Mismatch for Main Street

As we walked out to the pond, Alex explained that while he found the teachings of the Lean LaunchPad directly applicable and effective, there was a mismatch for his students in the size of the end goal (a great living versus a billion dollar IPO) and the details of the implementation of the business model (franchise and multilevel marketing versus direct sales, profit sharing versus equity for all, family and SBA loans versus venture capital, etc.).

Sitting by the pond we had a second epiphany: we could easily adjust the Lean LaunchPad class to bring 21st century entrepreneurship techniques to “Main Street.” To do this we needed to do is change the end goals and implementation details to match the aspirations and realities that these new small businesses face.

We called this Mainstream Entrepreneurship.

Mainstream Entrepreneurship

Mainstream Entrepreneurship recognizes that with the Lean LaunchPad class we now have a methodology of making small businesses fail less. That accelerating business model search and discovery and using guided customer engagement as a learning process, we could help founders of mainstream businesses just like those starting technology ventures.

For the rest of the afternoon, Steve and I brainstormed with Alex about how he could take his 20 years of entrepreneurial small business experience and use the Business Model Canvas and Customer Development to create a university entrepreneurship curriculum and vocabulary for the mainstream of American Business.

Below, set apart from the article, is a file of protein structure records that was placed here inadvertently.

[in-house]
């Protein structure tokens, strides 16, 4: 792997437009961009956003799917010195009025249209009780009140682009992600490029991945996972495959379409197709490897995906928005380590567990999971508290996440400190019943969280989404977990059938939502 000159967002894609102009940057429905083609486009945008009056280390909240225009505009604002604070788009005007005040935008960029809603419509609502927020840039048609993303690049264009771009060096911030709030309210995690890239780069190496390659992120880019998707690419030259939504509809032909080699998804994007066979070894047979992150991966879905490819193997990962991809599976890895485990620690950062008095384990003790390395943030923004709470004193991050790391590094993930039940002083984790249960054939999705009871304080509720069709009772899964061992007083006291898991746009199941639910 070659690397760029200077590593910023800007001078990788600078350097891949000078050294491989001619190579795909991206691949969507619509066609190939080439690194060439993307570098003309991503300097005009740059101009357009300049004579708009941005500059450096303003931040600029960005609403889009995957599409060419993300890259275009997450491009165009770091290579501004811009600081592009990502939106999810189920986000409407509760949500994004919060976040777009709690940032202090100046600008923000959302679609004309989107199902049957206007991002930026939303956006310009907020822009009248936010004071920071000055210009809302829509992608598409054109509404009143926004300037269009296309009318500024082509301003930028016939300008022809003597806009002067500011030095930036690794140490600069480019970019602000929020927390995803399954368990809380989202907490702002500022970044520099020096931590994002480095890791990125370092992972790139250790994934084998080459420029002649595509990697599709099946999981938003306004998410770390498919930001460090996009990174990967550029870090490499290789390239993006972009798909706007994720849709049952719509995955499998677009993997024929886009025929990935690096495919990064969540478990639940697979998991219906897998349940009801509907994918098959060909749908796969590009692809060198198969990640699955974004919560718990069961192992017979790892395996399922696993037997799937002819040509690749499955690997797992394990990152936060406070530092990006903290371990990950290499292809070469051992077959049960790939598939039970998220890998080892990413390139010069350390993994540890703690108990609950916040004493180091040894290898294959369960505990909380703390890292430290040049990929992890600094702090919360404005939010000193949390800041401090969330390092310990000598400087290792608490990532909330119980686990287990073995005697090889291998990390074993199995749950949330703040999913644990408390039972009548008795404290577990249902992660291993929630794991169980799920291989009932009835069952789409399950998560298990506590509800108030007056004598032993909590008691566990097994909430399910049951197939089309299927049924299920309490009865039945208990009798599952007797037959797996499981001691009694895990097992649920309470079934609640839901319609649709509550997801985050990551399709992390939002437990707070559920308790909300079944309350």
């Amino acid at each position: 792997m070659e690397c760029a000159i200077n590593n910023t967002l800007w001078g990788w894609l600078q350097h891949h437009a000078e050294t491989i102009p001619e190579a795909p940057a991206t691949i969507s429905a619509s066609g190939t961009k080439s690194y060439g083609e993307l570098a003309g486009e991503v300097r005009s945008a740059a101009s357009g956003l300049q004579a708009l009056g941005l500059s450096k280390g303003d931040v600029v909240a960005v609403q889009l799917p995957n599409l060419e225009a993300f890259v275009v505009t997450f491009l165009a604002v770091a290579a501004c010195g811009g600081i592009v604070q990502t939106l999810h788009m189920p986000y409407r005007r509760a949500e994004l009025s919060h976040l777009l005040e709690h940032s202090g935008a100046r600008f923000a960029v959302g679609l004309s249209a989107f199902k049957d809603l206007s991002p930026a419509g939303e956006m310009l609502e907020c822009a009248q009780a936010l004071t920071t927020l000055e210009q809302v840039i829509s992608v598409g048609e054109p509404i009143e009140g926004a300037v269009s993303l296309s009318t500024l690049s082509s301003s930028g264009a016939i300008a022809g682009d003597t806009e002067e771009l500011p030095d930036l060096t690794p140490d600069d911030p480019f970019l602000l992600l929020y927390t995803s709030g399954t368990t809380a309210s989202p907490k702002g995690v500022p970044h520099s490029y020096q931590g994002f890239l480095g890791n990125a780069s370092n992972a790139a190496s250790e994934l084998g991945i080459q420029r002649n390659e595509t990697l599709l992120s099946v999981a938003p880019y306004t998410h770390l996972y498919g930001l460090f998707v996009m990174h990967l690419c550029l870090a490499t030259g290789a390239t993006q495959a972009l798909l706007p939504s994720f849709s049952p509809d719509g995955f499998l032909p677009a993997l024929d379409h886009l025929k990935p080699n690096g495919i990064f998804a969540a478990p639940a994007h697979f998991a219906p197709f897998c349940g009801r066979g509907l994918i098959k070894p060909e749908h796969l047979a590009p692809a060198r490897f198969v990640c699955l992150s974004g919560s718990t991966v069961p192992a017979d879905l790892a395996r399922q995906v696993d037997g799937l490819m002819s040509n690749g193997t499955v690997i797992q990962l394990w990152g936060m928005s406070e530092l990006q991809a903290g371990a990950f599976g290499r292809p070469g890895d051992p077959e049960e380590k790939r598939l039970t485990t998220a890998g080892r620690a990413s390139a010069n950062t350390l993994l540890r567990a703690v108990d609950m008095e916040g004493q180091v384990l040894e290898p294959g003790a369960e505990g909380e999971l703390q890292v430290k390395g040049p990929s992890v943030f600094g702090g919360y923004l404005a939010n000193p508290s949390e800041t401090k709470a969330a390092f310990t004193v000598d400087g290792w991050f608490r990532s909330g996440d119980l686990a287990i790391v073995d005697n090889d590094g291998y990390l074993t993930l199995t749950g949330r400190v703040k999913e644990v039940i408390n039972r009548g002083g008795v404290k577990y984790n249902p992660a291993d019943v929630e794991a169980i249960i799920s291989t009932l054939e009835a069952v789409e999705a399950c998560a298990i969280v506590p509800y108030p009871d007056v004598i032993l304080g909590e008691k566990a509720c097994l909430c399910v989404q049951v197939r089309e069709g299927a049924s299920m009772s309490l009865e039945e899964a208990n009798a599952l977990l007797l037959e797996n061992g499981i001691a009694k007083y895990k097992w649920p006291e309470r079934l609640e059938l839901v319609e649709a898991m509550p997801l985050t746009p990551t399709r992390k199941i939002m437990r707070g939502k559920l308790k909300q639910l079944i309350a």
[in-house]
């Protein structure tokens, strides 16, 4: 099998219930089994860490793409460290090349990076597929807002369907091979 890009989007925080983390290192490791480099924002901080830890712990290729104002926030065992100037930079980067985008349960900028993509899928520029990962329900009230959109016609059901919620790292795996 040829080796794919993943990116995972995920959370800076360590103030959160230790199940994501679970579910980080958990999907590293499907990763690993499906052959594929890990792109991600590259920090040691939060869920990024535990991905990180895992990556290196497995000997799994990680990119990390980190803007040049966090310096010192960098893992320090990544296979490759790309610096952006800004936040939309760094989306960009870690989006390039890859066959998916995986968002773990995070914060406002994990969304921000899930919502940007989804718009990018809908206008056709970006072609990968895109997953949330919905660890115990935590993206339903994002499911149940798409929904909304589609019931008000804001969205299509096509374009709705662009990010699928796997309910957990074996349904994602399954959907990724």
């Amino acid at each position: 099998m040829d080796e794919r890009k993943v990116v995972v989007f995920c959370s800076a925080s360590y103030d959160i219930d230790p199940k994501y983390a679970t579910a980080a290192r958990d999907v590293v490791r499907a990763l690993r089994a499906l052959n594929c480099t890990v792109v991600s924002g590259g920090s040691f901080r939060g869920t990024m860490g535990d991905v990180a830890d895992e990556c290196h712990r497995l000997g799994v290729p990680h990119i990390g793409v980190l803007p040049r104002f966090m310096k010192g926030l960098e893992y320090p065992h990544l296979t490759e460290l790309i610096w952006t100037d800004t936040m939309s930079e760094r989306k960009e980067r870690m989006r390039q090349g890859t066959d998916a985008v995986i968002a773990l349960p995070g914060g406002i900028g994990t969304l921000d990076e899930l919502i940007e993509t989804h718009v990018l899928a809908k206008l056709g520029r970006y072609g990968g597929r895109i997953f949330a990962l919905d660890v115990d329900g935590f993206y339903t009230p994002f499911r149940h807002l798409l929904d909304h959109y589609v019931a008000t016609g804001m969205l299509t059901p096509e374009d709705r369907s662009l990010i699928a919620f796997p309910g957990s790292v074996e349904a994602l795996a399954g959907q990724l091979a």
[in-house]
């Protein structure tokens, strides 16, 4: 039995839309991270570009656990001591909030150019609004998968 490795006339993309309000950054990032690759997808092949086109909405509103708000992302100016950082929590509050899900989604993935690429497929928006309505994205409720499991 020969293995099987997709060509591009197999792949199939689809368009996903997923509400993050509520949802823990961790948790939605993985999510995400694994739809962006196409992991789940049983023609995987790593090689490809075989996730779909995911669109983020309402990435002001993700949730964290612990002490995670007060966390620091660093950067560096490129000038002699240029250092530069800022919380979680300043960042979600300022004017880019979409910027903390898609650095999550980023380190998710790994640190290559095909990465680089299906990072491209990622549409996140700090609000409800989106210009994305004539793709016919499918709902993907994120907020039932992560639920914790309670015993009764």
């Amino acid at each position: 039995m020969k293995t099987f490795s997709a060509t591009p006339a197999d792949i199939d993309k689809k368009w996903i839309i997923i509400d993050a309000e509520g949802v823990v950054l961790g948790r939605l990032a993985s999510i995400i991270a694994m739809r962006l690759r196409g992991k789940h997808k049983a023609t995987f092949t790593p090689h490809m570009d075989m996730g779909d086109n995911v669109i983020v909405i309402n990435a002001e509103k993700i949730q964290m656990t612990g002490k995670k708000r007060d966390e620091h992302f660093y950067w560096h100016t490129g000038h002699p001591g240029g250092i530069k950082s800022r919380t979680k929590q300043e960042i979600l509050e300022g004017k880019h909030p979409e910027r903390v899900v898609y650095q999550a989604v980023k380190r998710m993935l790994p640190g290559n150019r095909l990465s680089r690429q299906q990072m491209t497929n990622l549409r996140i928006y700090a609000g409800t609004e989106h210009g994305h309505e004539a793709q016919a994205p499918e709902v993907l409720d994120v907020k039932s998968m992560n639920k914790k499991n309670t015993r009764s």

We think we got it figured out.

Alex Lawrence will be one of the presenters at the Lean LaunchPad Educators Program August 22-24 in Berkeley.

Lessons Learned

  • Small businesses make up 99.7 percent of U.S. companies
  • “How to write a business plan” is as obsolete for Main Street as it is for Silicon Valley
  • Using the Lean LaunchPad (the business model canvas and Customer Development) are the right tools
  • Small businesses have different end goals and implementation details
  • We can adapt/modify the Lean LaunchPad approach to embrace these goals/details

Jerome Engel is faculty director of the National Science Foundation Innovation Corps and founding faculty director of the Lester Center for Entrepreneurship at the Univerisity of California, Berkeley Follow @jeromesengel

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2 responses to “Entrepreneurship for the 99 Percent”

  1. Exciting to think of this, unfortunately my limited experience with small business owners leads me to believe that most of them won’t have the discipline to undertake such a task. Perhaps you will find the same conclusions, and your initial investigations will change your hypothesis about the overall market opportunity. Or perhaps you will find better prospects to experiment upon.
    Probably only AFTER they fail will they be mildly interested in trying a new approach. I look forward to reading more.

  2. An interesting article, as a small business owner in the UK, I am aware of some of the factors discussed, it is interesting to consider the entrepreneur from an academic perspective. I have no doubts that there are people out there who as yet do not realize their potential as an entrepreneur and perhaps a credible framework of guidance might be the catalyst. I do see the point posted under that many entrepreneurs may only look for a framework supported approach after experiencing some type of business failure.